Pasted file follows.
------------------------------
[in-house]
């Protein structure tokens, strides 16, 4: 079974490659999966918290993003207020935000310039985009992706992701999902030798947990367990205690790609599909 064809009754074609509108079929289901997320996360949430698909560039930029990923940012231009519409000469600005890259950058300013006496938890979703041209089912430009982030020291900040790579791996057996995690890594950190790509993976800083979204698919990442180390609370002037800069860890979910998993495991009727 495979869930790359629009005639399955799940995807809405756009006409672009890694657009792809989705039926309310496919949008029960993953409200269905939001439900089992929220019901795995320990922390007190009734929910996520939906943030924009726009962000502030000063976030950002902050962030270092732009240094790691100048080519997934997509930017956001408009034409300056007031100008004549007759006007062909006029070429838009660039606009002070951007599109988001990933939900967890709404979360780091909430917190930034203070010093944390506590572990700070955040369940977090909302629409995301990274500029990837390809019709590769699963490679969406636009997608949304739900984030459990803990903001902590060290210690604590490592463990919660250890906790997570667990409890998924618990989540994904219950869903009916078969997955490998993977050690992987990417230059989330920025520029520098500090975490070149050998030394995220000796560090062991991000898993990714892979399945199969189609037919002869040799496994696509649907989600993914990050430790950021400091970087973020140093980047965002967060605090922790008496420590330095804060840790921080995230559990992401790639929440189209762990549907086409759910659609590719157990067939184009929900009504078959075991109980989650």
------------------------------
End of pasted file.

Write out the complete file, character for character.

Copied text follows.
[in-house]
């Protein structure tokens, strides 16, 4: 079974490659999966918290993003207020935000310039985009992706992701999902030798947990367990205690790609599909 064809009754074609509108079929289901997320996360949430698909560039930029990923940012231009519409000469600005890259950058300013006496938890979703041209089912430009982030020291900040790579791996057996995690890594950190790509993976800083979204698919990442180390609370002037800069860890979910998993495991009727 495979869930790359629009005639399955799940995807809405756009006409672009890694657009792809989705039926309310496919949008029960993953409200269905939001439900089992929220019901795995320990922390007190009734929910996520939906943030924009726009962000502030000063976030950002902050962030270092732009240094790691100048080519997934997509930017956001408009034409300056007031100008004549007759006007062909006029070429838009660039606009002070951007599109988001990933939900967890709404979360780091909430917190930034203070010093944390506590572990700070955040369940977090909302629409995301990274500029990837390809019709590769699963490679969406636009997608949304739900984030459990803990903001902590060290210690604590490592463990919660250890906790997570667990409890998924618990989540994904219950869903009916078969997955490998993977050690992987990417230059989330920025520029520098500090975490070149050998030394995220000796560090062991991000898993990714892979399945199969189609037919002869040799496994696509649907989600993914990050430790950021400091970087973020140093980047965002967060605090922790008496420590330095804060840790921080995230559990992401790639929440189209762990549907086409759910659609590719157990067939184009929900009504078959075991109980989650």